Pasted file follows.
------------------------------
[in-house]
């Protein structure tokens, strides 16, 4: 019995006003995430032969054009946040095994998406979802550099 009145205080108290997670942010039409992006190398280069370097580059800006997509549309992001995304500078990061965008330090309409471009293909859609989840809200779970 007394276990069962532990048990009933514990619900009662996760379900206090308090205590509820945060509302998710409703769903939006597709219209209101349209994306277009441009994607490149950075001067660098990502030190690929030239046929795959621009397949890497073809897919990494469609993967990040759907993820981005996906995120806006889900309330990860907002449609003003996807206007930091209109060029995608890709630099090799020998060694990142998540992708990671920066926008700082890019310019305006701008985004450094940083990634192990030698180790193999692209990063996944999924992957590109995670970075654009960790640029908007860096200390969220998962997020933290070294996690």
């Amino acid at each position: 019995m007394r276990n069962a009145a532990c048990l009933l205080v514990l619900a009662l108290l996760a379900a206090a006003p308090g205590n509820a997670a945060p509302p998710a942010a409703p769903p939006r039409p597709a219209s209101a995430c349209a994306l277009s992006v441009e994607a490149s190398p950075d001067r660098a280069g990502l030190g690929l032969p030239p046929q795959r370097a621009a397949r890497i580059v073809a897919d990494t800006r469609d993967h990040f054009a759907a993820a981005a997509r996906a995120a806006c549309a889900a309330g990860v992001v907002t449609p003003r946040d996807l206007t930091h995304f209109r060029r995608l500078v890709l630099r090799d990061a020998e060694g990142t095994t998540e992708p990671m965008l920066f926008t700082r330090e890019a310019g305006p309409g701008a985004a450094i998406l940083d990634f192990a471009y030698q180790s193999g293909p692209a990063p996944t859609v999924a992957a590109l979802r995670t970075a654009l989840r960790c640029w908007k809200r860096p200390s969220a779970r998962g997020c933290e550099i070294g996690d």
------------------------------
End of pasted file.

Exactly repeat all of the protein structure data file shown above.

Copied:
[in-house]
């Protein structure tokens, strides 16, 4: 019995006003995430032969054009946040095994998406979802550099 009145205080108290997670942010039409992006190398280069370097580059800006997509549309992001995304500078990061965008330090309409471009293909859609989840809200779970 007394276990069962532990048990009933514990619900009662996760379900206090308090205590509820945060509302998710409703769903939006597709219209209101349209994306277009441009994607490149950075001067660098990502030190690929030239046929795959621009397949890497073809897919990494469609993967990040759907993820981005996906995120806006889900309330990860907002449609003003996807206007930091209109060029995608890709630099090799020998060694990142998540992708990671920066926008700082890019310019305006701008985004450094940083990634192990030698180790193999692209990063996944999924992957590109995670970075654009960790640029908007860096200390969220998962997020933290070294996690």
């Amino acid at each position: 019995m007394r276990n069962a009145a532990c048990l009933l205080v514990l619900a009662l108290l996760a379900a206090a006003p308090g205590n509820a997670a945060p509302p998710a942010a409703p769903p939006r039409p597709a219209s209101a995430c349209a994306l277009s992006v441009e994607a490149s190398p950075d001067r660098a280069g990502l030190g690929l032969p030239p046929q795959r370097a621009a397949r890497i580059v073809a897919d990494t800006r469609d993967h990040f054009a759907a993820a981005a997509r996906a995120a806006c549309a889900a309330g990860v992001v907002t449609p003003r946040d996807l206007t930091h995304f209109r060029r995608l500078v890709l630099r090799d990061a020998e060694g990142t095994t998540e992708p990671m965008l920066f926008t700082r330090e890019a310019g305006p309409g701008a985004a450094i998406l940083d990634f192990a471009y030698q180790s193999g293909p692209a990063p996944t859609v999924a992957a590109l979802r995670t970075a654009l989840r960790c640029w908007k809200r860096p200390s969220a779970r998962g997020c933290e550099i070294g996690d």